How often do you think about your industrial wastewater tank. If you’re like most people, you don’t want to have to think about it, because thinking about it generally means you’re staring down a problem. Wastewater is inevitable in production, and caring for that wastewater is your responsibility under the law. Choosing the right tank today can mean the difference between dealing with the EPA and local regulators, or focusing on growing your business.
Tank Cost Vs. Tank Quality
The quality of a wastewater tank is essential. The most advanced and thorough treatment processes in the world mean nothing if you’ve got a tank that’s deteriorating or costing you an arm and a leg in ongoing maintenance.
There are two philosophies when it comes to buying a tank. You can spend the money upfront on a high-quality tank with a long lifecycle that can handle the demands of your waste, or you spend less and pay for ongoing rehab and maintenance for the next several decades.
That decision depends a lot on the way in which your company’s leadership feels about spending money, but if you’re going to make an investment in a tank soon, it’s worth it to explore glass Aquastore tanks. They are extremely durable even when continually exposed to chemical-heavy water, and they have a proven lifecycle of 20-30 years, vs. epoxy tanks that require rehab as early as eight years in. Remember, too, that unscheduled downtime on an offline, damaged or out-of-compliance wastewater tank will impact production.
Business Today vs. Business Tomorrow
Every business wants to grow, and if your company is on the path towards expansion, your future development may be impacted by your ability to manage wastewater. Your discharge permits may be impacted by an increase in production or an expansion or change in product lines, and no CEO wants to hear that growth is being slowed by something like wastewater tanks.
If you’re faced with rehabbing or replacing the tank you have today, consider the direction the business is going in. You want to be sure that your waste management processes are as agile as your production processes. Therefore, you want to be able to choose tanks that can be erected quickly and efficiently, and providers that understand the importance of compliance while meeting the needs of a fast-paced business.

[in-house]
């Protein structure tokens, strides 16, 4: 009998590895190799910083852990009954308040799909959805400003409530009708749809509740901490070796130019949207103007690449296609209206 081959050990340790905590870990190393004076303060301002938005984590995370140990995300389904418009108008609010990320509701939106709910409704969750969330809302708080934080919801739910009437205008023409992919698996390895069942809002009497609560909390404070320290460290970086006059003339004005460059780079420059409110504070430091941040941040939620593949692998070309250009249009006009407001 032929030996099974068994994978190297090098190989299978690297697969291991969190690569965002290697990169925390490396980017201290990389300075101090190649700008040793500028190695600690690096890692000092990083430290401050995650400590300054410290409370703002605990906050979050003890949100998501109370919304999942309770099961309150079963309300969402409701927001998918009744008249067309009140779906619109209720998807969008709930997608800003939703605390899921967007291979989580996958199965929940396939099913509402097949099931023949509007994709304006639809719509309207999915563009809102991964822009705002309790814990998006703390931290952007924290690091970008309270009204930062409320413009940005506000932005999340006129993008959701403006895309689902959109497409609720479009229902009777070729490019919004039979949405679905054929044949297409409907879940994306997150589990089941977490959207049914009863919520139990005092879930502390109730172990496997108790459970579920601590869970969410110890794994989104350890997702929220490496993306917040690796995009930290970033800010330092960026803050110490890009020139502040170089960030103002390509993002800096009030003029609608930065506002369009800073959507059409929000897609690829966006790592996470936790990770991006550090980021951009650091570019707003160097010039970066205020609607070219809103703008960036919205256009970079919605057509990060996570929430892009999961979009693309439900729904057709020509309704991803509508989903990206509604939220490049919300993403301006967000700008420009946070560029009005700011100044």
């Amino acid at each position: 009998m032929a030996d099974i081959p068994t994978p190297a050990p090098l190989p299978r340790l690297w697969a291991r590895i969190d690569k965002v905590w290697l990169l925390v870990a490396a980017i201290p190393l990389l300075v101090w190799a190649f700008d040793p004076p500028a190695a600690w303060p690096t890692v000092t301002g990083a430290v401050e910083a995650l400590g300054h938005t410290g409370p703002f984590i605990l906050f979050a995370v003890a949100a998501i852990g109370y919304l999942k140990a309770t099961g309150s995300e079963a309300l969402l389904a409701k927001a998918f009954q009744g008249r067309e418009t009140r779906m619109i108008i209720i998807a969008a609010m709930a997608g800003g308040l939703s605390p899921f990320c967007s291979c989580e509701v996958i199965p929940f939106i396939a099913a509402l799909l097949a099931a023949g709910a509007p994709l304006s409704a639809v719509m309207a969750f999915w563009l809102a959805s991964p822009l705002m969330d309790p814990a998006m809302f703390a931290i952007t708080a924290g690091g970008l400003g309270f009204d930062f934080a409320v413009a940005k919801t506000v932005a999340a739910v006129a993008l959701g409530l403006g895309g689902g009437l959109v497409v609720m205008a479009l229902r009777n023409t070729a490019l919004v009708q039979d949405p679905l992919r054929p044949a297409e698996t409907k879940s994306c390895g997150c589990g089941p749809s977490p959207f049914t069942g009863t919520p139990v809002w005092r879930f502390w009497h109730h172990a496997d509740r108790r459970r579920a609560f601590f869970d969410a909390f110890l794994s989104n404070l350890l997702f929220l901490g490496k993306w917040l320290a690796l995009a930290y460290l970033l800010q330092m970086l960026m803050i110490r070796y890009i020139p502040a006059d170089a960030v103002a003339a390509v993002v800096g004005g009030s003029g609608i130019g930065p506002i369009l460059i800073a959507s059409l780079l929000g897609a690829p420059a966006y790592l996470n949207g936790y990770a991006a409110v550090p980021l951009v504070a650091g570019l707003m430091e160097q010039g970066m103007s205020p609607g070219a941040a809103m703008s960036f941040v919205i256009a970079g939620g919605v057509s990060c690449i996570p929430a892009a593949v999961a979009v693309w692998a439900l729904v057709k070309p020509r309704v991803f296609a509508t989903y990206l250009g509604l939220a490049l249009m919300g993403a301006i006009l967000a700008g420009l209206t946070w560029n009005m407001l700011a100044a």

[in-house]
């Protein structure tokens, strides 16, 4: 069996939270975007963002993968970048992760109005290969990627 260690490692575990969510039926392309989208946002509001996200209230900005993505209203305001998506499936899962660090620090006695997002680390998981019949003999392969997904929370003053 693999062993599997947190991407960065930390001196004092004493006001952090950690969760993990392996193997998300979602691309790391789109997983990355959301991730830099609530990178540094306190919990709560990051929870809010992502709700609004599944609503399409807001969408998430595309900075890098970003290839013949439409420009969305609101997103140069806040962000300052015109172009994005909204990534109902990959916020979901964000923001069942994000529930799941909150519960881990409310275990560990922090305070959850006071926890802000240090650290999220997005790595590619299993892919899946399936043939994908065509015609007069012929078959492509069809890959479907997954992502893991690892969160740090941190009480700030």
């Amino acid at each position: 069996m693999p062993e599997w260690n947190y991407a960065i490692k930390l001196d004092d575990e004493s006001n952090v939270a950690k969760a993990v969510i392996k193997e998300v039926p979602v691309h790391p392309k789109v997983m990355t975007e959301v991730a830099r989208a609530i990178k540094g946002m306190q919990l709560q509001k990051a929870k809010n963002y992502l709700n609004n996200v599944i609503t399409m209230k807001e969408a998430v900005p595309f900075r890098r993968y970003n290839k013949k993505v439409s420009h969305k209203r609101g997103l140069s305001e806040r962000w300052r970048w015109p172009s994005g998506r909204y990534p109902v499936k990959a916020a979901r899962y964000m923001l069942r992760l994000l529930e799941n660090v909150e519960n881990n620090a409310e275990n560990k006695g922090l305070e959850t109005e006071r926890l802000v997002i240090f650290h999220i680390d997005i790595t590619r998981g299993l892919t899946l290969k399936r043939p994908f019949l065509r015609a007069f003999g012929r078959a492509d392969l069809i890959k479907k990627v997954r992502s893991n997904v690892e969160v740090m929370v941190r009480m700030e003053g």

Space can be a determining factor in this process. Most companies keep their wastewater tanks somewhere behind the facility, because no one really wants to think about them. That space can be restrictive when it comes to growing, replacing, or adding new tanks. There are ways to make limited space work, but you need to choose a partner who can work efficiently in small spaces. Keep in mind that glass tanks do not require the cranes, scaffolding and other heavy equipment that some other types of tanks require, and they can be an ideal solution when you need to expand but you don’t have much land to work with.
Spend Now Vs. Spend Later
When you get down to brass tacks, you’re going to either spend a lot of money today on a high-quality, long-lasting glass tank or you’re going to spend a lot of money down the line worrying about maintenance and compliance standards on an epoxy tank.
The truth is, only your organization can determine which approach is best. Given your unique financial situation, it can make sense to spend less today and worry about the rest later. There are pros and cons to each approach. The key to making the right decision is to gather enough information as you can from potential tank providers and weigh it against your budget and priorities.
What About Water Used For Production?
Most business leaders want to spend more time thinking about the water that makes them money, rather than their waste water. If you require tanks for the water you use to produce your goods, the same principles really hold true. Investing in a durable, high-quality tank with a long lifecycle upfront can save dollars down the line, and budgets might be more free here, since the water tank is an asset for production, rather than a cost center.
No matter what business you’re in it will ultimately be your priorities, the chemical makeup of the water, and the company’s financial situation that will really determine what type of industrial water and wastewater tanks to choose.